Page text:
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Family of Lakeside stabbing victim asks for support

An emotional plea today, from a relative of a Black teenager stabbed in Lakeside three months ago. Two white teenagers are charged with hate crimes in the stabbing. KPBS reporter Kitty Alvarado has the latest.

It's been over three months since a 16-year-old Black girl was stabbed in Lakeside, allegedly by a white boy of the same age who is also accused of shouting racial slurs at the girl and members of her family.

On Monday, a relative of the wounded girl was joined by community activists in a news conference at the juvenile court in Kearny Mesa, where they asked the community to join them in asking District Attorney Summer Stephan for justice.

"My family and I are pleading for the community to join us and pushing for the district attorney to hold accountable the teenagers and the father for the suffering that they [the victim's family] have endured," Nichole Streater said through tears.


The father Streater mentioned is the boy's parent, who sheriff's deputies have said was present during the attack. Community activists have been demanding that he be charged as well.

Monday's news conference was held before a hearing for the boy and a 15-year-old girl, also white, who is also accused in the attack. Both are charged with hate crimes. The boy is also charged with attempted murder. They have pleaded not guilty.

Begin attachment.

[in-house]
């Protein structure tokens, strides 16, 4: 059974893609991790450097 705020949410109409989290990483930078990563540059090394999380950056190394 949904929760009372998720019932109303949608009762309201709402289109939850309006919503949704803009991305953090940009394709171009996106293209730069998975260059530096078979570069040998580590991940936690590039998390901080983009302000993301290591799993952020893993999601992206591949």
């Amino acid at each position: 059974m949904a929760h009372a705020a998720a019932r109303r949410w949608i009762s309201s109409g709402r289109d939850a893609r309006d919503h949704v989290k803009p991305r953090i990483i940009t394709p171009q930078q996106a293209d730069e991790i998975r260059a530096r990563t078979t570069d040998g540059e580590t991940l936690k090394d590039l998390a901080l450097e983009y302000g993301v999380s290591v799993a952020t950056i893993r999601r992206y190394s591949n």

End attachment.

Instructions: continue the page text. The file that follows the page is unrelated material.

Streater said her family has been told the teenagers will get a maximum of 500 days in jail, no matter the outcome. "That 500 days that they were given — that slap on the wrist — that shouldn’t be acceptable," Streater said, adding it sends the wrong message to others in the community. "They’re going to think that it’s okay to walk around and harm innocent Black women."

KPBS has not been able to confirm that there would be a sentence of 500 days. We reached out to the D.A.'s office and received this statement: "The investigation of this incident is ongoing as to other potential responsible parties. We acknowledge the pain and trauma the victim and her family have suffered and continue to seek justice on their behalf in juvenile court. The law limits what we can discuss publicly as this case is currently in progress."

From the beginning, advocacy groups and community members have been outraged over what they have called the unequal treatment of the white teens and their family members, who they say also hurled racial slurs at the Black family during the April attack but were never arrested. The activists say that would never happen to Black or Brown people, who they say are often rounded up and charged when crimes happen for simply being bystanders.


Tasha Williamson, the founder and CEO of Exhaling Injustice, said a 500-day sentence is a blow to the community that has been demanding justice to heal. "Justice is blind," she said. "For this case we believe that justice isn’t served 500 days is not enough time, it is definitely not time for the victim to heal she has permanent scarring," she said, adding that doesn't even take into account the emotional trauma the victim and her family will have to deal with for the rest of their lives.

Williamson said the District Attorney needs to weigh her actions in this case carefully, because it's sending a message that could have harmful consequences for the Black community that's already under threat. Williamson said, "I believe that her message will make it acceptable for more people to commit hate crimes against Black men, women and children."

KPBS has created a public safety coverage policy to guide decisions on what stories we prioritize, as well as whose narratives we need to include to tell complete stories that best serve our audiences. This policy was shaped through months of training with the Poynter Institute and feedback from the community. You can read the full policy here.